Human- Damaging the river in the upper course can lead to abnormal bits of flat gradient as sediment is depsited. Also human intervention of the river as the river is used to drive factories and held in docks can also interupt the smootness of the river.

Physical- Rejuvination can vertically erode the river close to the source leading to steps in the river valley lick nick points and waterfalls.

12 of 26

Fluvial Landforms (Erosional)

Rapids- Fast flowing water that tumbles over rocky shallow riverbeds. White water is when air mixes with the flow of the river.

 Formed by the steepening of the river gradient where potential energy increases vertical erosion.Formed where there is alternating stripes of resistant and soft rock exposed on the river bed.The softer rock erodes deeper than the hard rock  leaving a series of hard rock bands which the water tumbles over and breaks up creating turbulence and white water.

Waterfall- A sudden fall of water that occurs where there are rapid changes in the gradient of the river's course.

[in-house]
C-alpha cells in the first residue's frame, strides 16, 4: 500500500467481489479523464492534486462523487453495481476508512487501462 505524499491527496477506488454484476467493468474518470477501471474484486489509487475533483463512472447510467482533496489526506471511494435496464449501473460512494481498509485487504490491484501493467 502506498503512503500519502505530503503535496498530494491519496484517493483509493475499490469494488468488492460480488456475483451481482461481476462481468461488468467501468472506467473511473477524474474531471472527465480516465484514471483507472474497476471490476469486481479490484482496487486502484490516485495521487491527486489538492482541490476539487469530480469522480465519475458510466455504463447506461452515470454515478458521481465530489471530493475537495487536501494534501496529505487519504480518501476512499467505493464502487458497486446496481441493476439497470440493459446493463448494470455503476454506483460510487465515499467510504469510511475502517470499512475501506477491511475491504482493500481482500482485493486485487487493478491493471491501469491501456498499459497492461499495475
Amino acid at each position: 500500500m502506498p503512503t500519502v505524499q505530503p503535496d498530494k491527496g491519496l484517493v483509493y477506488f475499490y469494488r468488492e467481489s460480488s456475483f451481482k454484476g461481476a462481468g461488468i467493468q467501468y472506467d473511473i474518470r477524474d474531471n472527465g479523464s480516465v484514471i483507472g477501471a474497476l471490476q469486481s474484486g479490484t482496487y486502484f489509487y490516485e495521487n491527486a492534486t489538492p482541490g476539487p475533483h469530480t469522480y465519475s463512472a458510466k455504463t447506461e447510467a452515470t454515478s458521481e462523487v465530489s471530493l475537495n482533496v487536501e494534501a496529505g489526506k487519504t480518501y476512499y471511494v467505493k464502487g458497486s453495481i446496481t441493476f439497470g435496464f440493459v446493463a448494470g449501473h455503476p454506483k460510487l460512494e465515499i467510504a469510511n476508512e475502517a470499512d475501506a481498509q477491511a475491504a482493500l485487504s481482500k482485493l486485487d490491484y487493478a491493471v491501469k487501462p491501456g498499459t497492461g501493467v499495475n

Formed where there is a layer of resitant rock over a layer of softer rock. The softer rock is undercut and forms and over hang of the resitant rock.The plunge pool at the foot of the falls experiences the force of the falling water and the swirling action leads to increased erosion and the formation of a deep pool. 

When the over hang collapses the process starts again, meaning the waterfall retreats leaving agorge behind

13 of 26

Rapids- Image Card


14 of 26

Waterfall- Image Card


15 of 26

Fluvial Landforms (Depositional)

Floodplains- Flat areas of land, on the valley floor at each side of a river channel where sediment builds up called alluvium. Middle course of the river and widen further down stream.

Formed by deposition when the river breakes its banks and looses energy and competence due to friction on the valley floor. This means the river slows down and deposits sediment. The finner the material the further away from the river the sediment is deposited.